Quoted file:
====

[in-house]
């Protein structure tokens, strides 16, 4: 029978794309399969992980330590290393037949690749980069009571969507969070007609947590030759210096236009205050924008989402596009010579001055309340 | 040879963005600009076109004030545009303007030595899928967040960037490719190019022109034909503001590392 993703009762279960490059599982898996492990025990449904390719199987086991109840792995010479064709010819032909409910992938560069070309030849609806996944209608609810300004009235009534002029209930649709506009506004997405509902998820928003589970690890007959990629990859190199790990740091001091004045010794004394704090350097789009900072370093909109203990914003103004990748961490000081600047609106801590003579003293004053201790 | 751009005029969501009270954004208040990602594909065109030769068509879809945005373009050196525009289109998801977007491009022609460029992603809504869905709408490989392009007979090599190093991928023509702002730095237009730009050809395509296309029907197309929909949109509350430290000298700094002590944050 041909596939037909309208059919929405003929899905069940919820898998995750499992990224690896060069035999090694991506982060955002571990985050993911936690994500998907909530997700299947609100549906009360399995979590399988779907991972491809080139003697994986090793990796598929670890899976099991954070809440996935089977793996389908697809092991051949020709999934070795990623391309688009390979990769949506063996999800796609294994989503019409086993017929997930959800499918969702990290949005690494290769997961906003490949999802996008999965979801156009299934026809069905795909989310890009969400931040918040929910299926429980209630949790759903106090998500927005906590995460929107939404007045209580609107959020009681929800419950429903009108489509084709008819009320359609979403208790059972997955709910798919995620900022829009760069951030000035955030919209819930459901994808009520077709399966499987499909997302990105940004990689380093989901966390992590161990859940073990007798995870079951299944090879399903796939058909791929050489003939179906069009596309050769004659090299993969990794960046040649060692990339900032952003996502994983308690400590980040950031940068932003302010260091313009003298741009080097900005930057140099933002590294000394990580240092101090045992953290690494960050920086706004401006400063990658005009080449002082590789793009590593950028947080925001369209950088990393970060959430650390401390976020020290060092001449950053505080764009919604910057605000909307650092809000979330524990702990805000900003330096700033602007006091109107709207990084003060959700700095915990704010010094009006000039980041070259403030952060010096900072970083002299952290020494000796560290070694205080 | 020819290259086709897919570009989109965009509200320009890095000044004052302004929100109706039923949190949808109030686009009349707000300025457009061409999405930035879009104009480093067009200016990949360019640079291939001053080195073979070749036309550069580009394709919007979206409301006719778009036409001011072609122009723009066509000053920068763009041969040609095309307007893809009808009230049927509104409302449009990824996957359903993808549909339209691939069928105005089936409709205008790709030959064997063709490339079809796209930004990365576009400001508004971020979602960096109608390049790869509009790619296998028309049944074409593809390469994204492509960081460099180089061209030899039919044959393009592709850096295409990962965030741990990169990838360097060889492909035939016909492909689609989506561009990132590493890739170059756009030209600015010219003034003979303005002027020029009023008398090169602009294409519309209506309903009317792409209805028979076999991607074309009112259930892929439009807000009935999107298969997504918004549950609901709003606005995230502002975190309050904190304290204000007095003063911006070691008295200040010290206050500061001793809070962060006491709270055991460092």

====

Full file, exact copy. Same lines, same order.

[in-house]
């Protein structure tokens, strides 16, 4: 029978794309399969992980330590290393037949690749980069009571969507969070007609947590030759210096236009205050924008989402596009010579001055309340 | 040879963005600009076109004030545009303007030595899928967040960037490719190019022109034909503001590392 993703009762279960490059599982898996492990025990449904390719199987086991109840792995010479064709010819032909409910992938560069070309030849609806996944209608609810300004009235009534002029209930649709506009506004997405509902998820928003589970690890007959990629990859190199790990740091001091004045010794004394704090350097789009900072370093909109203990914003103004990748961490000081600047609106801590003579003293004053201790 | 751009005029969501009270954004208040990602594909065109030769068509879809945005373009050196525009289109998801977007491009022609460029992603809504869905709408490989392009007979090599190093991928023509702002730095237009730009050809395509296309029907197309929909949109509350430290000298700094002590944050 041909596939037909309208059919929405003929899905069940919820898998995750499992990224690896060069035999090694991506982060955002571990985050993911936690994500998907909530997700299947609100549906009360399995979590399988779907991972491809080139003697994986090793990796598929670890899976099991954070809440996935089977793996389908697809092991051949020709999934070795990623391309688009390979990769949506063996999800796609294994989503019409086993017929997930959800499918969702990290949005690494290769997961906003490949999802996008999965979801156009299934026809069905795909989310890009969400931040918040929910299926429980209630949790759903106090998500927005906590995460929107939404007045209580609107959020009681929800419950429903009108489509084709008819009320359609979403208790059972997955709910798919995620900022829009760069951030000035955030919209819930459901994808009520077709399966499987499909997302990105940004990689380093989901966390992590161990859940073990007798995870079951299944090879399903796939058909791929050489003939179906069009596309050769004659090299993969990794960046040649060692990339900032952003996502994983308690400590980040950031940068932003302010260091313009003298741009080097900005930057140099933002590294000394990580240092101090045992953290690494960050920086706004401006400063990658005009080449002082590789793009590593950028947080925001369209950088990393970060959430650390401390976020020290060092001449950053505080764009919604910057605000909307650092809000979330524990702990805000900003330096700033602007006091109107709207990084003060959700700095915990704010010094009006000039980041070259403030952060010096900072970083002299952290020494000796560290070694205080 | 020819290259086709897919570009989109965009509200320009890095000044004052302004929100109706039923949190949808109030686009009349707000300025457009061409999405930035879009104009480093067009200016990949360019640079291939001053080195073979070749036309550069580009394709919007979206409301006719778009036409001011072609122009723009066509000053920068763009041969040609095309307007893809009808009230049927509104409302449009990824996957359903993808549909339209691939069928105005089936409709205008790709030959064997063709490339079809796209930004990365576009400001508004971020979602960096109608390049790869509009790619296998028309049944074409593809390469994204492509960081460099180089061209030899039919044959393009592709850096295409990962965030741990990169990838360097060889492909035939016909492909689609989506561009990132590493890739170059756009030209600015010219003034003979303005002027020029009023008398090169602009294409519309209506309903009317792409209805028979076999991607074309009112259930892929439009807000009935999107298969997504918004549950609901709003606005995230502002975190309050904190304290204000007095003063911006070691008295200040010290206050500061001793809070962060006491709270055991460092």